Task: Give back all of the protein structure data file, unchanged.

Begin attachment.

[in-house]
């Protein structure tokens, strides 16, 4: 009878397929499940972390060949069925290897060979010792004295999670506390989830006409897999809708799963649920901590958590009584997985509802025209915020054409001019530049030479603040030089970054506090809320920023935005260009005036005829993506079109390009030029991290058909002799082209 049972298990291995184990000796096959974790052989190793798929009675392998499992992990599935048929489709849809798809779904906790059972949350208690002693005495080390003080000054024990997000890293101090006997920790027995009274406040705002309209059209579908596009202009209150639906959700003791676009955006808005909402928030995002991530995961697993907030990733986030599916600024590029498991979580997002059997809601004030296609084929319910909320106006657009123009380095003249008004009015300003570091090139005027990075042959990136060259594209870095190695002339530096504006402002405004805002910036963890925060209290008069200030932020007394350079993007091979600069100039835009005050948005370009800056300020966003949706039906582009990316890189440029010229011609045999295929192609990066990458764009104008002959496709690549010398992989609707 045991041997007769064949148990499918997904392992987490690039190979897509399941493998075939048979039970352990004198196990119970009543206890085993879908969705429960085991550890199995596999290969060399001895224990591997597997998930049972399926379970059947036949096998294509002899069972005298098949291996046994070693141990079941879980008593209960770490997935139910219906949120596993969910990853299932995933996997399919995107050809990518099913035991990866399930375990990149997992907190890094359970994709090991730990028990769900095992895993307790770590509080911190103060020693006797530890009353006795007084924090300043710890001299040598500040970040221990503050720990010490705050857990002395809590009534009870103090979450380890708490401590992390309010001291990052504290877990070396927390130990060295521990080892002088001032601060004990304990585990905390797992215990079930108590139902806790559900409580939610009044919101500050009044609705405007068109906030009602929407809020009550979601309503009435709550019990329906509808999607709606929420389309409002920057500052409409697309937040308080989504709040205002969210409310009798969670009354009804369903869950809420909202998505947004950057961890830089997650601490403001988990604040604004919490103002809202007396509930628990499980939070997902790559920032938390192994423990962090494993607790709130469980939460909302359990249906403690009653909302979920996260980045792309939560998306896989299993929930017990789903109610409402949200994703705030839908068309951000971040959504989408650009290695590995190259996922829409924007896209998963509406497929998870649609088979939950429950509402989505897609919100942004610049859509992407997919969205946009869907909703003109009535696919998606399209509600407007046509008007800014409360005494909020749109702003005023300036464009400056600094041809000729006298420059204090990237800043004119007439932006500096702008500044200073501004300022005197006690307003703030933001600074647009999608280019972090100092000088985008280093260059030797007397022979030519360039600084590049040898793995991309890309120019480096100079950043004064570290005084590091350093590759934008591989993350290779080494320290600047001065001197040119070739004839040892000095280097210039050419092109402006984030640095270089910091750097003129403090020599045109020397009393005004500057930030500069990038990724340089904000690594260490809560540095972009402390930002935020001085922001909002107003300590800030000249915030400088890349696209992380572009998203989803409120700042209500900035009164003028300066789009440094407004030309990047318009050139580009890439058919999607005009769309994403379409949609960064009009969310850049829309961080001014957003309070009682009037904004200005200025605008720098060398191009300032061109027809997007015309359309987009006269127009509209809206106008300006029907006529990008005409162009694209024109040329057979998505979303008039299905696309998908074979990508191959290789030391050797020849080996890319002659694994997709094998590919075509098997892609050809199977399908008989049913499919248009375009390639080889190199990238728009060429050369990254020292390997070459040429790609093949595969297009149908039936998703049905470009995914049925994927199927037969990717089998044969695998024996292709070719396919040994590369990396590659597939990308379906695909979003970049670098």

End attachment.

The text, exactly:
[in-house]
């Protein structure tokens, strides 16, 4: 009878397929499940972390060949069925290897060979010792004295999670506390989830006409897999809708799963649920901590958590009584997985509802025209915020054409001019530049030479603040030089970054506090809320920023935005260009005036005829993506079109390009030029991290058909002799082209 049972298990291995184990000796096959974790052989190793798929009675392998499992992990599935048929489709849809798809779904906790059972949350208690002693005495080390003080000054024990997000890293101090006997920790027995009274406040705002309209059209579908596009202009209150639906959700003791676009955006808005909402928030995002991530995961697993907030990733986030599916600024590029498991979580997002059997809601004030296609084929319910909320106006657009123009380095003249008004009015300003570091090139005027990075042959990136060259594209870095190695002339530096504006402002405004805002910036963890925060209290008069200030932020007394350079993007091979600069100039835009005050948005370009800056300020966003949706039906582009990316890189440029010229011609045999295929192609990066990458764009104008002959496709690549010398992989609707 045991041997007769064949148990499918997904392992987490690039190979897509399941493998075939048979039970352990004198196990119970009543206890085993879908969705429960085991550890199995596999290969060399001895224990591997597997998930049972399926379970059947036949096998294509002899069972005298098949291996046994070693141990079941879980008593209960770490997935139910219906949120596993969910990853299932995933996997399919995107050809990518099913035991990866399930375990990149997992907190890094359970994709090991730990028990769900095992895993307790770590509080911190103060020693006797530890009353006795007084924090300043710890001299040598500040970040221990503050720990010490705050857990002395809590009534009870103090979450380890708490401590992390309010001291990052504290877990070396927390130990060295521990080892002088001032601060004990304990585990905390797992215990079930108590139902806790559900409580939610009044919101500050009044609705405007068109906030009602929407809020009550979601309503009435709550019990329906509808999607709606929420389309409002920057500052409409697309937040308080989504709040205002969210409310009798969670009354009804369903869950809420909202998505947004950057961890830089997650601490403001988990604040604004919490103002809202007396509930628990499980939070997902790559920032938390192994423990962090494993607790709130469980939460909302359990249906403690009653909302979920996260980045792309939560998306896989299993929930017990789903109610409402949200994703705030839908068309951000971040959504989408650009290695590995190259996922829409924007896209998963509406497929998870649609088979939950429950509402989505897609919100942004610049859509992407997919969205946009869907909703003109009535696919998606399209509600407007046509008007800014409360005494909020749109702003005023300036464009400056600094041809000729006298420059204090990237800043004119007439932006500096702008500044200073501004300022005197006690307003703030933001600074647009999608280019972090100092000088985008280093260059030797007397022979030519360039600084590049040898793995991309890309120019480096100079950043004064570290005084590091350093590759934008591989993350290779080494320290600047001065001197040119070739004839040892000095280097210039050419092109402006984030640095270089910091750097003129403090020599045109020397009393005004500057930030500069990038990724340089904000690594260490809560540095972009402390930002935020001085922001909002107003300590800030000249915030400088890349696209992380572009998203989803409120700042209500900035009164003028300066789009440094407004030309990047318009050139580009890439058919999607005009769309994403379409949609960064009009969310850049829309961080001014957003309070009682009037904004200005200025605008720098060398191009300032061109027809997007015309359309987009006269127009509209809206106008300006029907006529990008005409162009694209024109040329057979998505979303008039299905696309998908074979990508191959290789030391050797020849080996890319002659694994997709094998590919075509098997892609050809199977399908008989049913499919248009375009390639080889190199990238728009060429050369990254020292390997070459040429790609093949595969297009149908039936998703049905470009995914049925994927199927037969990717089998044969695998024996292709070719396919040994590369990396590659597939990308379906695909979003970049670098």